Simeon’s statement to Mary at Jesus’ circumcision, “This child is destined to cause the falling and rising of many in Israel” (Luke 2:34), is a lens through which we can view Jesus’ encounters with people. Jesus humbled the proud, the rich, and the powerful.
An overemphasis on the nuclear family lacks biblical perspective. While marriage is sacred and parenting highly revered in Scripture, the family that the Bible deals with most often is God’s family—God’s New Covenant community.
CBE is dedicated to helping others locate their true identity and potential for ministry in Scripture’s teaching that in Christ there is neither Jew nor Greek, slave nor free, male nor female (Gal. 3:28).
This paper was given by Kevin Giles at the Evangelical Theological Society annual conference on November 15, 2016 in San Antonio, TX. The other speakers on the plenary Trinity forum were Dr Bruce Ware, Dr Millard Erickson, and Dr Wayne Grudem. Dr Storms presided.
There are two main groups within evangelicalism debating the issues of subordination (lesser authority) among the members of the Trinity and subordination among male-female relationships. (This is part 2 of a 2-part series.)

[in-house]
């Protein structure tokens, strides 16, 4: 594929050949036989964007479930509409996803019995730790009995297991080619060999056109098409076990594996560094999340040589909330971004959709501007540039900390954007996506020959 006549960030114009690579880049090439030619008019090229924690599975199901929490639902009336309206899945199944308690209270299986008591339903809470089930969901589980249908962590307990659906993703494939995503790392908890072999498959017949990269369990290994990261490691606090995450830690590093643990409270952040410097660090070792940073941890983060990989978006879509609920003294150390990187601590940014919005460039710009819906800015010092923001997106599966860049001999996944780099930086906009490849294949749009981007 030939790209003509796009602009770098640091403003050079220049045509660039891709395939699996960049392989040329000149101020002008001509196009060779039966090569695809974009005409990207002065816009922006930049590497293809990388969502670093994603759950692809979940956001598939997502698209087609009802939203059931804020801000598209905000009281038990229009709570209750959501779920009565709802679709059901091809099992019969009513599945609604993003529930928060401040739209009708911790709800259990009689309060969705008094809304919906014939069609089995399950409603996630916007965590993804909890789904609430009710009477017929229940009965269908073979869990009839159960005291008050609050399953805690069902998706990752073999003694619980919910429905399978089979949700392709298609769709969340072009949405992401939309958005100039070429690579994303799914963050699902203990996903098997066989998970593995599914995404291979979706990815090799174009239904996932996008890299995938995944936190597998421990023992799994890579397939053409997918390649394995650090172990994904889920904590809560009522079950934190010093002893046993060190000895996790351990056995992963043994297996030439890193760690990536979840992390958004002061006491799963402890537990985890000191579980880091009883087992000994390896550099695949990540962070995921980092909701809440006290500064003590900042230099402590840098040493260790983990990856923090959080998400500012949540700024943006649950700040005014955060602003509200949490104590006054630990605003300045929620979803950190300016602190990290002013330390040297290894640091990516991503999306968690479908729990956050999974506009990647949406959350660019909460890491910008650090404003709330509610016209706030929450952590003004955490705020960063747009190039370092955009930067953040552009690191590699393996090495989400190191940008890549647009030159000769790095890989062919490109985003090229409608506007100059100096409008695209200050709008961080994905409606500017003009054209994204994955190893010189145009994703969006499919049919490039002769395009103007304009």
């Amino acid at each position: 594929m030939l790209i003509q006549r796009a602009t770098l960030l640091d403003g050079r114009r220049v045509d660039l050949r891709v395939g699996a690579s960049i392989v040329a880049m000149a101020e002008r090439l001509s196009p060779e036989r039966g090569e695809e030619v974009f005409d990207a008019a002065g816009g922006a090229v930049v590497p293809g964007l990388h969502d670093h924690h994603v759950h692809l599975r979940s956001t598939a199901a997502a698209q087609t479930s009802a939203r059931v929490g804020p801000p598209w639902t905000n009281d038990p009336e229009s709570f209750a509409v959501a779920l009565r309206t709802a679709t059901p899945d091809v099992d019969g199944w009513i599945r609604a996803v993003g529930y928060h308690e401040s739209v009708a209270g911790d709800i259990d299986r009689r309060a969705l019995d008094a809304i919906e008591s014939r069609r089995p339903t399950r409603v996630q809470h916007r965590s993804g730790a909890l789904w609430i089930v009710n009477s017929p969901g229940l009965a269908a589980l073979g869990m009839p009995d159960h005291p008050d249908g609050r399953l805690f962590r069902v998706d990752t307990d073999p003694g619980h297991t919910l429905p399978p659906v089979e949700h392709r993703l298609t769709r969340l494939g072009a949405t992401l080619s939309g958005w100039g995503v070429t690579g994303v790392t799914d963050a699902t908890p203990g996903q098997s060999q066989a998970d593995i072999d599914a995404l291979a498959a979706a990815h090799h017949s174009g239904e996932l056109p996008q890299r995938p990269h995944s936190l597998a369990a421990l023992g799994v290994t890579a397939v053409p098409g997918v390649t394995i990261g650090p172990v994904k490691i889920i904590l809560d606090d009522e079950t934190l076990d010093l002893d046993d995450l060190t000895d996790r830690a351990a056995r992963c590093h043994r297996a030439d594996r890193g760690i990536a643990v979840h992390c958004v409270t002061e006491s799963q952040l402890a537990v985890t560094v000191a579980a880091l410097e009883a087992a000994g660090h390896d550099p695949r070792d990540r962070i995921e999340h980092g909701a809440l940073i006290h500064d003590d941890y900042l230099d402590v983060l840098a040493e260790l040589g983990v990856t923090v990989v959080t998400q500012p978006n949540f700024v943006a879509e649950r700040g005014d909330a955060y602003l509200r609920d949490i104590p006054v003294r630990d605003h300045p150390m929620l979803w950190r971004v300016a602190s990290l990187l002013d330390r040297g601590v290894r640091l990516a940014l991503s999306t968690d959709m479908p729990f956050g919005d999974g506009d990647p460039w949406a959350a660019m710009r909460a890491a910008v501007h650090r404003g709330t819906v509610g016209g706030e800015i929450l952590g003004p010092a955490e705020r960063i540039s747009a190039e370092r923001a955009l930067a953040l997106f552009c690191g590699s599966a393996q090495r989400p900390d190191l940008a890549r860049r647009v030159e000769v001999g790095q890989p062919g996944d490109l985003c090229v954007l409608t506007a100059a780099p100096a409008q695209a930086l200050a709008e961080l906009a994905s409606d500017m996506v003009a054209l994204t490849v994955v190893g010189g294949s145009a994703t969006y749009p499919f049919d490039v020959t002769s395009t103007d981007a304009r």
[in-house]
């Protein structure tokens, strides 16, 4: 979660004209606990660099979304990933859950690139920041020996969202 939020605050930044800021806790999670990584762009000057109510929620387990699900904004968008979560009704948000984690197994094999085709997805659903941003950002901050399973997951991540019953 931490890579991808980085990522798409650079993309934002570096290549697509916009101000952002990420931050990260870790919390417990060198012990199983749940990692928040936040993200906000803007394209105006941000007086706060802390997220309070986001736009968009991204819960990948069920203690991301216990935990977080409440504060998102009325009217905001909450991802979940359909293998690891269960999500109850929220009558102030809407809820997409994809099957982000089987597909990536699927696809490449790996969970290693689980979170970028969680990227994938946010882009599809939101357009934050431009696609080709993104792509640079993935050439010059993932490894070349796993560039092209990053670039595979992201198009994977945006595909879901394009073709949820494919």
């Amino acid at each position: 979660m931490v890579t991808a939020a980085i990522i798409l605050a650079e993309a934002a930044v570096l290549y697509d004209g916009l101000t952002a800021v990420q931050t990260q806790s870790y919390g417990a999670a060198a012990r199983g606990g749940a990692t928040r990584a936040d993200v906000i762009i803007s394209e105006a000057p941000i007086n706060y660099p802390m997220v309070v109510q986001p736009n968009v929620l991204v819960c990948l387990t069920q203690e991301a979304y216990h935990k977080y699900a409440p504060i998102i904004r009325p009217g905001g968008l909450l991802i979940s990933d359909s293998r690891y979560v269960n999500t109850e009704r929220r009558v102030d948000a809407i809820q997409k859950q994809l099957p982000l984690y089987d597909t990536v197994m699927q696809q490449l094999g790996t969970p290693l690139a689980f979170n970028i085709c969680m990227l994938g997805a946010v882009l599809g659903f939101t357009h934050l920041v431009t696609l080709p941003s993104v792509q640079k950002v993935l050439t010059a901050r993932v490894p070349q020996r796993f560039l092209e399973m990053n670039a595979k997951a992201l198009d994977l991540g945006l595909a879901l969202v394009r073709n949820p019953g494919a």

In this 2-part series, I will address and support the necessary qualitative distinction between the eternal inner life of the Trinity and the temporal inter-relationships of women and men in church and marriage.
As many of you are aware, a particular debate involving the doctrine of the Trinity is causing no little stir in American evangelicalism. This past Thursday (June 16, 2016) Christianity Today even felt it necessary to write a primer on the discussion.
Women advanced the gospel by ministering beside Paul, building the church as teachers, evangelists, prophets and as an apostle—Junia. Paul offers the theological foundations for the shared authority of women with all of its spiritual and social implications, throughout his epistles.
In CBE's 2016 ETS journal, authors weigh in on the debate over whether the Son is permanently subordinate to the Father within the Trinity, and on the implications of this view on other theological matters.
This journal, distributed in 2011 to members of the Evangelical Theological Society, argues for mutuality and equality in the Trinity, countering the teaching that the Son is eternally subordinate to the Father.